Monday, September 15, 2014

The problem with the plains

I live in a state that has been scientifically proven to be flatter than a pancake. No joke! It was in Time Magazine. Anyway, this has proven to be a problem when the book I wrote takes place in the mountains.

For the most part, life everywhere is the same. I lived in Hawaii as a teenager and people tend to think it was all surfing and days at the beach. Yeah, we went to the beach a lot but I also spent six hours a day in school, had homework, swim team, baby sitting, my mom still had to grocery shop... normal stuff. Yes, we had wonderful weather and lots of sand but life was much the same as it is in the Midwest- school, work, housework, cooking, repeat. My book doesn't deal with life in the wilderness or anything "outdoorsy" that might take place in the woods but I need to picture the town and country in which it takes place.

That can be hard when I so removed from landforms and big, tall, old trees. I rely on Pinterest a lot for inspiration. I doodle what the inside of the castle looks like and how the town is laid out. One of the nice things about inventing a whole country is that I can completely invent how I want it to look and don't have to rely on pre-existing city plans. But I do need to, say, obey the laws of nature and create a realistic city layout. Where I live, everything is flat and modern, since the town really started to grow in the 1960's. The country I invented in much older, so houses wouldn't be laid out in the perfect suburban plan.

It's an interesting quandary but one I'm having fun with!

Friday, September 12, 2014

On the Deck: What We're Reading (9/12/14)

(Please note that all links to Amazon are Amazon affiliate links. If you order through the link, I will get a small kick back.)

Me: Throne of Fire by Rick Riordan

BigBrother (age ten): The Serpents Shadow

Princess (age 8.5): She's reading The Lilac Tunnel for the second time to choose a new story! In school, she has a book called The Night Fairy at her desk.

PuddinPie and Bear (5  and 4): The Eve of the Emperor Penguin, a Magic treehouse book. We've also read several books about cows and sheep!


 I found this book hilarious! I thought it might be a bit morbid but it isn't. It's a great
YA mystery with a touch of romance.

Monday, September 8, 2014


A (very) (okay, not so very but it sometimes seems like it) long time ago, I tried to get published. This was the days before the internet, when dinosaurs ruled the earth and everything was done via snail mail and the Pony Express. (I kid, I kid. I never used snails. Too slimey.) In my opinion, it was harder to search for agents and even harder to find out what they wanted.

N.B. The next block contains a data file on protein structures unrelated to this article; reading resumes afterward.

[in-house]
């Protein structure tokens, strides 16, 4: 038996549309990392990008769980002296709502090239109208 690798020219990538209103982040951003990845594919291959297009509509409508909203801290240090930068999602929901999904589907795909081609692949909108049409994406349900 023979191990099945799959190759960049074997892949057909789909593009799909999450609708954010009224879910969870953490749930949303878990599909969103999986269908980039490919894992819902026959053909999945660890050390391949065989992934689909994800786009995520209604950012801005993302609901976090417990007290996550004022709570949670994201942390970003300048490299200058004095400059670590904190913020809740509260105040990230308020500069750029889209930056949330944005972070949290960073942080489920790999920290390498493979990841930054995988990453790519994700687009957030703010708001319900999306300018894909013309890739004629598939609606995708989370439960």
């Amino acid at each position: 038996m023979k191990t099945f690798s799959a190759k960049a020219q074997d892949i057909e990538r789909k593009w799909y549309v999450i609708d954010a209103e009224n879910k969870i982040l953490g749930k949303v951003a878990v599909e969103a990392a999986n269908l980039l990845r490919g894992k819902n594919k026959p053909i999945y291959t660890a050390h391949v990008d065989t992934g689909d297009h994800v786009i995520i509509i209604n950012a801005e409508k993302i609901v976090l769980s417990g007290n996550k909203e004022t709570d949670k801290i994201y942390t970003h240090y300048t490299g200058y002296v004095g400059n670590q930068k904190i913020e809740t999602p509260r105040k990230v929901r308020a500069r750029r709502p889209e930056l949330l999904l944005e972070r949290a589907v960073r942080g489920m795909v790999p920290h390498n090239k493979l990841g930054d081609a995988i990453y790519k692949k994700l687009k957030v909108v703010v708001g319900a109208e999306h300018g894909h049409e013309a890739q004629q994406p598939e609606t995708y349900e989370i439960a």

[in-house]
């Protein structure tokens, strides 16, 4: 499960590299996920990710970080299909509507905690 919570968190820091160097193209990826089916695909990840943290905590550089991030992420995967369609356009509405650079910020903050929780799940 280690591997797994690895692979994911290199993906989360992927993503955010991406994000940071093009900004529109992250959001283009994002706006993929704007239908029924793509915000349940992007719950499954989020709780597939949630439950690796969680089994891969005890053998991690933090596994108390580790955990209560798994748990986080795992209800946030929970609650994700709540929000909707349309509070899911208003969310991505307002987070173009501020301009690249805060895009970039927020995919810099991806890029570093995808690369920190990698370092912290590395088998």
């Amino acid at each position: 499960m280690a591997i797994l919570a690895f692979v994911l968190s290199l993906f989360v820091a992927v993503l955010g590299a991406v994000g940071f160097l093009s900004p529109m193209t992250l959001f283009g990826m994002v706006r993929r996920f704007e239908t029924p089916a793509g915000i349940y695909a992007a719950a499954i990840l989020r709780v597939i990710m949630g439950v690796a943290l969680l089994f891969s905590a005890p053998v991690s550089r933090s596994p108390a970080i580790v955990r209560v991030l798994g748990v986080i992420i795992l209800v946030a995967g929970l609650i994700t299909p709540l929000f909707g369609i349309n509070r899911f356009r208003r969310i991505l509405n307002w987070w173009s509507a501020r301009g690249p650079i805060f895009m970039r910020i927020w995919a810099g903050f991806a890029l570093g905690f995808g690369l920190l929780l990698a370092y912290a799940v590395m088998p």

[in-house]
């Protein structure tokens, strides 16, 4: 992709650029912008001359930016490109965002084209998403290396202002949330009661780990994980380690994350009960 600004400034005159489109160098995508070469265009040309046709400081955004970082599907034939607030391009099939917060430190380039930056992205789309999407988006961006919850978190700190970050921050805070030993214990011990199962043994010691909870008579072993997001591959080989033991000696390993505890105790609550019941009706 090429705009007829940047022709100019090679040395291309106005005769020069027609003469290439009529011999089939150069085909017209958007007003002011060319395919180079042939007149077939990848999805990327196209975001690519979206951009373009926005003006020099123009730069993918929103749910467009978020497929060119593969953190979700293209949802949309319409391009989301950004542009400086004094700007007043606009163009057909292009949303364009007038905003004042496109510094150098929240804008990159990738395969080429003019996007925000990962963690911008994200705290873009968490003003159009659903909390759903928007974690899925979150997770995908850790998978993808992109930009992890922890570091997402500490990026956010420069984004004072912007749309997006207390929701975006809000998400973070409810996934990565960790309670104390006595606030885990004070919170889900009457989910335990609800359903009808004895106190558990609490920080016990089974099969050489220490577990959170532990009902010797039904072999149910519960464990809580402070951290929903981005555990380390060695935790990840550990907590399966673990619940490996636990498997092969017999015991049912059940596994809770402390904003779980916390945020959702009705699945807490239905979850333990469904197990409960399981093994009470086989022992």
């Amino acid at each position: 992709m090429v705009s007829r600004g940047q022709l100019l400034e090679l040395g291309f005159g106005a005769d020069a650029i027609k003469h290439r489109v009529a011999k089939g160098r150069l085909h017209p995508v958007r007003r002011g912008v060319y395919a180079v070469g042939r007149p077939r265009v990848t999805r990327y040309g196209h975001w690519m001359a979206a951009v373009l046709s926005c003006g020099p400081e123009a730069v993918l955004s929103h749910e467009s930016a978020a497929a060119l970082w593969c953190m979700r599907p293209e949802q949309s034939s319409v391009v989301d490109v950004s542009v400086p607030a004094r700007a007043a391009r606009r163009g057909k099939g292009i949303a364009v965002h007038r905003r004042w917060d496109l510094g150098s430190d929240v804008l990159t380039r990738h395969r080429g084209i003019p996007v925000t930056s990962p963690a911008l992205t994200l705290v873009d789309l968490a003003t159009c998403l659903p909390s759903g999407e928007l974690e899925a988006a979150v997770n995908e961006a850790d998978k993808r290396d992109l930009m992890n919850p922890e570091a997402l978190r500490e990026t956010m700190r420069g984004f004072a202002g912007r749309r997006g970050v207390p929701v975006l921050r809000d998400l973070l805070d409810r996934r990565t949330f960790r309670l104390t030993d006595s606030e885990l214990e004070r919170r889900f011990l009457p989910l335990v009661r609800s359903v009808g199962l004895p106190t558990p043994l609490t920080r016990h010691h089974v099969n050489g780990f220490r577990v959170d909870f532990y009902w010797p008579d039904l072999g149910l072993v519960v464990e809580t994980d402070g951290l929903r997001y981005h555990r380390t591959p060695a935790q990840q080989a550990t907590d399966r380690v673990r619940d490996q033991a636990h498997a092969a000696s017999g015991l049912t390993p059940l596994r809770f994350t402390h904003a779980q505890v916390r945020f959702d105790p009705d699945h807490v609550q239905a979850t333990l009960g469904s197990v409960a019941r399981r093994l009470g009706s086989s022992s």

Now, it's super easy to find agents and what they want. I like being able to e-mail them queries; it makes modifying and personalizing my query so much easier! Plus, I can keep track of who I sent stuff to and when, so I know to check if my query was lost in internet space or it's still in the "give us 2 weeks" time frame.

Now, back in the Pony Express days, rejection hurt a lot more. I mean, who doesn't love getting mail and having it be a "maybe" for your novel? THE EXCITEMENT! Then to have it be... a rejection! Noooo. Plus, I was younger too. Things seemed more personal then.

I'm not a sunshiny, positive person naturally; I've worked hard to be more optimistic. It would be easy to get upset and depressed and think my novel COMPLETELY SUCKS or HOW DARE THEY REJECT MY GENUIS! But now that I'm (cough) older, I see things in a different light. I'm happy that the two agents who sent me rejection notes actually seemed to read my work. My novel isn't right for them but, hey, they at least considered it! That's something! Plus, this is not the hardest thing I have ever done. Sure, making sure my book, query letter and everything is beyond perfect can be annoying. It can be frustrating. But mind-numbing, life altering hard? Psssst. Nope.

So what do I do when I get a rejection notice? I take a sip of my water/tea/coffee/pumpkin spice latte and say, "Bummer, dude." When I have a moment, I look over my query letter and first 5-10 pages of my novel to see where I can make them better (the letter) or if I missed a stupid little mistake (the novel). Then I turn to my spreadsheet, cross off the agents that sent me a rejection notice, send out one or two new queries, maybe look for more agents who are accepting new authors and then get back to *insert household task here.*

Okay, I'm lying about the last part. I go back to Facebook to "network" or find cool stuff on Pinterest.

The bottom line? I don't dwell. I'm doing something I promised myself I would do with my writing: I'm trying. I am actively trying to see an agent for my work. And trying feels really, really awesome.

Friday, September 5, 2014

The Query Letter

Since my novel is done (again), edited (again) and edited (againandagainandagain) AND because I'm shoving my anal, type-a side out the window for a moment, I am now querying agents to see if someone wants to loooove me.

(Note: I am shoving my type-a personality out the window because, if I didn't, the novel and query would NEVER BE PERFECT ENOUGH to send out. So. I am reminding myself that it IS good enough to send out now and, besides, if I don't, the Engineer would strangle me.)